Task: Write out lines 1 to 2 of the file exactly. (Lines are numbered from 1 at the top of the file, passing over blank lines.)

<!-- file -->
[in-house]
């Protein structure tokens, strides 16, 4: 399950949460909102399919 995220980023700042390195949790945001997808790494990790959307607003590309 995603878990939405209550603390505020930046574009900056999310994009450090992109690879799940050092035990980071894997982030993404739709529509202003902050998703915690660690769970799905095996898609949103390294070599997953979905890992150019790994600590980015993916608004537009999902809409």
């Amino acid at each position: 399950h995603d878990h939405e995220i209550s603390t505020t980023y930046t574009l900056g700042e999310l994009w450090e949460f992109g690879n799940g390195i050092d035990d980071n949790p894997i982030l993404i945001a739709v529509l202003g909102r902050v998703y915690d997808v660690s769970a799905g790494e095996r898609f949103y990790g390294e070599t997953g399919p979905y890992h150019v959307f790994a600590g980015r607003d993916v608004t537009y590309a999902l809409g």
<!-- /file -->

[in-house]
């Protein structure tokens, strides 16, 4: 399950949460909102399919 995220980023700042390195949790945001997808790494990790959307607003590309 995603878990939405209550603390505020930046574009900056999310994009450090992109690879799940050092035990980071894997982030993404739709529509202003902050998703915690660690769970799905095996898609949103390294070599997953979905890992150019790994600590980015993916608004537009999902809409």